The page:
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Does the MLS Salary Cap Prevent it From Becoming a Top Tier League?
For a sport that isn’t considered “popular” in the United States, Major League Soccer (MLS) is Americas’ fastest growing sport. According to Forbes “The MLS’ average attendance surged to 18,600, a more than 35% increase since 2000.” A large part of this success can be attributed to big name stars who come to play from Europe, when they no longer possess the physical attributes to compete with top players at the highest level. High profile players such as, Thierry Henry, David Beckham, Kaka, and David Villa continue to attract a large fan base.
While these super stars create a larger fan base, the MLS also doesn’t want to be known as a league where superstars come to retire. In order to prevent that from occurring the MLS needs to be willing to change three aspects of its program; salary caps, the youth system, and overall competitiveness, this article will focus on the aspect of salary caps.
As it stands an MLS team is allowed to spend $3.7 million on 20-24 players. This doesn’t take into account the super star players listed above such as Kaka, for example whose yearly base salary is well over six million dollars.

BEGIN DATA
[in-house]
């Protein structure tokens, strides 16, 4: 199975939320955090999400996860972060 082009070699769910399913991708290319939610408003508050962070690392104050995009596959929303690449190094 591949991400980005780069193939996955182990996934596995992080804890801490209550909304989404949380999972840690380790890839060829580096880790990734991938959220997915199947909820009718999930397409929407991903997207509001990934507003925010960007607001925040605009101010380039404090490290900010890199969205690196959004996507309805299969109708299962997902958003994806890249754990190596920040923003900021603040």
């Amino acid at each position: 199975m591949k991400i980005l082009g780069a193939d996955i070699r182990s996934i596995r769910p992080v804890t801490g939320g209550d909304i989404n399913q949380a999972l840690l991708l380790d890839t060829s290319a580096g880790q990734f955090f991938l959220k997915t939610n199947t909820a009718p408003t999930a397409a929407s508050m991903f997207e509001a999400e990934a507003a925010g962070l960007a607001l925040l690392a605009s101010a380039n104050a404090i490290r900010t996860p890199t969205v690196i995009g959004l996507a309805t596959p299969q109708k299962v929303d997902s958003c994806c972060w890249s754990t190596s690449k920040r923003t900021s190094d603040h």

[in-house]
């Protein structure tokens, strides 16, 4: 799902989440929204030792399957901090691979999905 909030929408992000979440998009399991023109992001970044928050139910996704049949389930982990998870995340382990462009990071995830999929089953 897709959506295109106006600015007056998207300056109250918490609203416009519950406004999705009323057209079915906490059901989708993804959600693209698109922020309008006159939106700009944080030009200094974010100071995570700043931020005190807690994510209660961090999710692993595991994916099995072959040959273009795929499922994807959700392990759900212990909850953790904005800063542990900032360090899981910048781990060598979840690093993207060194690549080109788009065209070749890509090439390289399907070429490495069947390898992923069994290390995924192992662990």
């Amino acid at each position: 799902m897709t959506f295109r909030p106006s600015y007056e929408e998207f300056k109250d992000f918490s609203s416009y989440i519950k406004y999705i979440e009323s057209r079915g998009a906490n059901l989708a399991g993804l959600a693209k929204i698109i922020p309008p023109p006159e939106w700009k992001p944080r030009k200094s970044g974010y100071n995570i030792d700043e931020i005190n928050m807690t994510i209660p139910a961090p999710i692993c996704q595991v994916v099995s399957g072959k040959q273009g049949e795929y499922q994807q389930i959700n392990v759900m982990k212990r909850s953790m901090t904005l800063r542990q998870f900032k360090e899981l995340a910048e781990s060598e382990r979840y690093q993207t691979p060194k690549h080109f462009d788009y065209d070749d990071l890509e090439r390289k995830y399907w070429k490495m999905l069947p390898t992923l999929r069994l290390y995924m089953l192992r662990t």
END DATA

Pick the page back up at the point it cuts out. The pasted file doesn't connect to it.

While these superstars are making seven figure paychecks, not everyone is that lucky. The average MLS player makes $180,000 a year. That may sound good especially since the average was a little over $100,000 in 2007, but it isn’t until we look at top tier European players salaries that we understand just how big the differences are.
Manchester City Football Club (MCFC) is one of the best and most popular teams in the world, they’re also one of the richest. The Average yearly salary for a MCFC player is an astounding $8,100,000, which comes out to a little over $155,000 a week.
So you’re probably asking yourself, why would a player in Europe who makes the same amount of money in a week as an MLS player makes in a year want to go to America to play for less on a far less competitive level? They wouldn’t and they don’t.
This isn’t a problem that can be solved overnight, or even over a year, however the abolishment of a salary cap could ultimately attract third and fourth string benched players at major clubs, who for one reason or another may only play two or three games for these superstar dominated teams. In doing so these players, who obviously are talented enough to attract top tier teams can come to the MLS for good pay and guaranteed playing time, which in turn will boost the talent level. Lets face it an athlete’s skill level will only improves when they play with and against players more talented than themselves.